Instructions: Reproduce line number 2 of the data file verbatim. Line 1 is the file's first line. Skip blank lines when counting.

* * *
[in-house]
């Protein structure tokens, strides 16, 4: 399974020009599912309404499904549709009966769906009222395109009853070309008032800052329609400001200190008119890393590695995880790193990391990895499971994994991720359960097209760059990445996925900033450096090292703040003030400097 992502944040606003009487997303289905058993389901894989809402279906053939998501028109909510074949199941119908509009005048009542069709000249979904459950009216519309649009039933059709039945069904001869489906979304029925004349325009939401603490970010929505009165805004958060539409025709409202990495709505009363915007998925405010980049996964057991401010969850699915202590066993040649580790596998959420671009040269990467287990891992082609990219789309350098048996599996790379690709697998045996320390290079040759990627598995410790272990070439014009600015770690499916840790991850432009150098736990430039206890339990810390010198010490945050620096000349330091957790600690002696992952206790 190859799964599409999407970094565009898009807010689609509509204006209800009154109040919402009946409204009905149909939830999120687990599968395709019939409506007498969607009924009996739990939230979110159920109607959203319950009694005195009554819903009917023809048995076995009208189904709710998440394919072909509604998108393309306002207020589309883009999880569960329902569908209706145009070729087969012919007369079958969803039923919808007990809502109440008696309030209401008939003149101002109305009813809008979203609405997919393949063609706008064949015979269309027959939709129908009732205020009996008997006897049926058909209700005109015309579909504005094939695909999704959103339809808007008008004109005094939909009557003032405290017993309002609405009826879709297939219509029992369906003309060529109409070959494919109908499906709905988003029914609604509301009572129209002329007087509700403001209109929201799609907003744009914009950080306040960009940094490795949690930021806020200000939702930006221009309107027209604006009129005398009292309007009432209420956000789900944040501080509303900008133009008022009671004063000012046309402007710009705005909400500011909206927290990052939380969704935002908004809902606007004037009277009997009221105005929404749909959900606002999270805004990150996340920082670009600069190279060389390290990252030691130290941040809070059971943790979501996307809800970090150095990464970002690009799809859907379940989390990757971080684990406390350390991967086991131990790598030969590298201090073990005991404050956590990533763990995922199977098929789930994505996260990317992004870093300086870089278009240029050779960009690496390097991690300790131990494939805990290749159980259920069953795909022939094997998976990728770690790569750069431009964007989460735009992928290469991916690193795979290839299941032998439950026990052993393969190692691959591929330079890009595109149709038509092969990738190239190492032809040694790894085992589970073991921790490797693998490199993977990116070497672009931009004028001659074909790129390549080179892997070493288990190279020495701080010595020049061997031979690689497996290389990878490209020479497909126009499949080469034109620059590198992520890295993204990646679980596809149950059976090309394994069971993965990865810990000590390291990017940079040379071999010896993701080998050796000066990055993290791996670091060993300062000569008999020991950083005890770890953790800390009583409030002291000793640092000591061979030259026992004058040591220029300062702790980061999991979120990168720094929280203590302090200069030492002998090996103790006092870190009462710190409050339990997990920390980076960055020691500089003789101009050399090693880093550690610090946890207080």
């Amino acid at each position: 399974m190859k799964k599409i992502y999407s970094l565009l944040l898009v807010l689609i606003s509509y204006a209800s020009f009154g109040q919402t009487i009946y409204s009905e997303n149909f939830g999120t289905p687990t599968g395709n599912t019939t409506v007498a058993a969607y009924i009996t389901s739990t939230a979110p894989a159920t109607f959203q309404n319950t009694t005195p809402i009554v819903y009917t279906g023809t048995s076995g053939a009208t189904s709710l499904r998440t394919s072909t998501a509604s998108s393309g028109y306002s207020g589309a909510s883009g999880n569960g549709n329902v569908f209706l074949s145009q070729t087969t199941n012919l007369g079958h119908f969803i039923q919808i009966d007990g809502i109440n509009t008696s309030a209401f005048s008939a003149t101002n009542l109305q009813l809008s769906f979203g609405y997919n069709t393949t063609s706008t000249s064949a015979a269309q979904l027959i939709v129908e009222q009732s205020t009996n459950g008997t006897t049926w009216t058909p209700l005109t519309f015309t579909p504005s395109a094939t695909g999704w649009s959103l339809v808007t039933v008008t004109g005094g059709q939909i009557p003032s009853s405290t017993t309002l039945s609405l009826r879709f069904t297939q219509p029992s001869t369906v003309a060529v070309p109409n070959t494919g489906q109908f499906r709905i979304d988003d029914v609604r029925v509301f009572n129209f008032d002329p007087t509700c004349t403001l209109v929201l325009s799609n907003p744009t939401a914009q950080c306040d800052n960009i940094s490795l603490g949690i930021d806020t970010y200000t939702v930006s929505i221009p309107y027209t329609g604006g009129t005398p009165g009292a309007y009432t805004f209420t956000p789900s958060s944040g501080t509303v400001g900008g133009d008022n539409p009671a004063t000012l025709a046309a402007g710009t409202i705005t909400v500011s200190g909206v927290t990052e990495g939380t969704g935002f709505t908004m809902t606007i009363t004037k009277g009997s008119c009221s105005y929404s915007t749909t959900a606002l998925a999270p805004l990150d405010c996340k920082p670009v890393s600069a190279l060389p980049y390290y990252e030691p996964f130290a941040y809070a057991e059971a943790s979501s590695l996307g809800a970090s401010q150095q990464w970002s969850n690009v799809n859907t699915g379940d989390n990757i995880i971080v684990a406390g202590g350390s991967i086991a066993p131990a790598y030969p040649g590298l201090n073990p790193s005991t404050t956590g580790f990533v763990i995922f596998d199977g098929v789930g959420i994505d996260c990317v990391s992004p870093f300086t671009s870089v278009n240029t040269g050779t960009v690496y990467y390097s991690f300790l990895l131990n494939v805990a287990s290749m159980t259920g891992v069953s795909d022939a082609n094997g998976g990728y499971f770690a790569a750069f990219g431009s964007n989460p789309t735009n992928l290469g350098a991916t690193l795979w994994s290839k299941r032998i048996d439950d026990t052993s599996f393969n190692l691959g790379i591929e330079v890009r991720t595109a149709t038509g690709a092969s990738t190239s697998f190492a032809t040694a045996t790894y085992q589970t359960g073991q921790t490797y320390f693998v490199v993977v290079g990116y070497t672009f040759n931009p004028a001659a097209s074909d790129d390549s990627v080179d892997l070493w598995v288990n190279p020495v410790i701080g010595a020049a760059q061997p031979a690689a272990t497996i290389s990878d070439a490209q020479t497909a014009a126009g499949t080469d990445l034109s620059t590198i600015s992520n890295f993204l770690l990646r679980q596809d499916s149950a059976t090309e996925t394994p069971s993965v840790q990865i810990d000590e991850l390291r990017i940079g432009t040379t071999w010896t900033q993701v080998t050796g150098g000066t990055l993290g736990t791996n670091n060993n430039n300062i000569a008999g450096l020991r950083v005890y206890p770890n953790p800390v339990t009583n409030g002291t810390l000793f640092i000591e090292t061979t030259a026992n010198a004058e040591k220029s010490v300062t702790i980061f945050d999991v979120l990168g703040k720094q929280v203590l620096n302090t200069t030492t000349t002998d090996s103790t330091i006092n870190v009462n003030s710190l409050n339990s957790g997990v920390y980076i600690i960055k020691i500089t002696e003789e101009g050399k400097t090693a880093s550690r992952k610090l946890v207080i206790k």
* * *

């Protein structure tokens, strides 16, 4: 399974020009599912309404499904549709009966769906009222395109009853070309008032800052329609400001200190008119890393590695995880790193990391990895499971994994991720359960097209760059990445996925900033450096090292703040003030400097 992502944040606003009487997303289905058993389901894989809402279906053939998501028109909510074949199941119908509009005048009542069709000249979904459950009216519309649009039933059709039945069904001869489906979304029925004349325009939401603490970010929505009165805004958060539409025709409202990495709505009363915007998925405010980049996964057991401010969850699915202590066993040649580790596998959420671009040269990467287990891992082609990219789309350098048996599996790379690709697998045996320390290079040759990627598995410790272990070439014009600015770690499916840790991850432009150098736990430039206890339990810390010198010490945050620096000349330091957790600690002696992952206790 190859799964599409999407970094565009898009807010689609509509204006209800009154109040919402009946409204009905149909939830999120687990599968395709019939409506007498969607009924009996739990939230979110159920109607959203319950009694005195009554819903009917023809048995076995009208189904709710998440394919072909509604998108393309306002207020589309883009999880569960329902569908209706145009070729087969012919007369079958969803039923919808007990809502109440008696309030209401008939003149101002109305009813809008979203609405997919393949063609706008064949015979269309027959939709129908009732205020009996008997006897049926058909209700005109015309579909504005094939695909999704959103339809808007008008004109005094939909009557003032405290017993309002609405009826879709297939219509029992369906003309060529109409070959494919109908499906709905988003029914609604509301009572129209002329007087509700403001209109929201799609907003744009914009950080306040960009940094490795949690930021806020200000939702930006221009309107027209604006009129005398009292309007009432209420956000789900944040501080509303900008133009008022009671004063000012046309402007710009705005909400500011909206927290990052939380969704935002908004809902606007004037009277009997009221105005929404749909959900606002999270805004990150996340920082670009600069190279060389390290990252030691130290941040809070059971943790979501996307809800970090150095990464970002690009799809859907379940989390990757971080684990406390350390991967086991131990790598030969590298201090073990005991404050956590990533763990995922199977098929789930994505996260990317992004870093300086870089278009240029050779960009690496390097991690300790131990494939805990290749159980259920069953795909022939094997998976990728770690790569750069431009964007989460735009992928290469991916690193795979290839299941032998439950026990052993393969190692691959591929330079890009595109149709038509092969990738190239190492032809040694790894085992589970073991921790490797693998490199993977990116070497672009931009004028001659074909790129390549080179892997070493288990190279020495701080010595020049061997031979690689497996290389990878490209020479497909126009499949080469034109620059590198992520890295993204990646679980596809149950059976090309394994069971993965990865810990000590390291990017940079040379071999010896993701080998050796000066990055993290791996670091060993300062000569008999020991950083005890770890953790800390009583409030002291000793640092000591061979030259026992004058040591220029300062702790980061999991979120990168720094929280203590302090200069030492002998090996103790006092870190009462710190409050339990997990920390980076960055020691500089003789101009050399090693880093550690610090946890207080």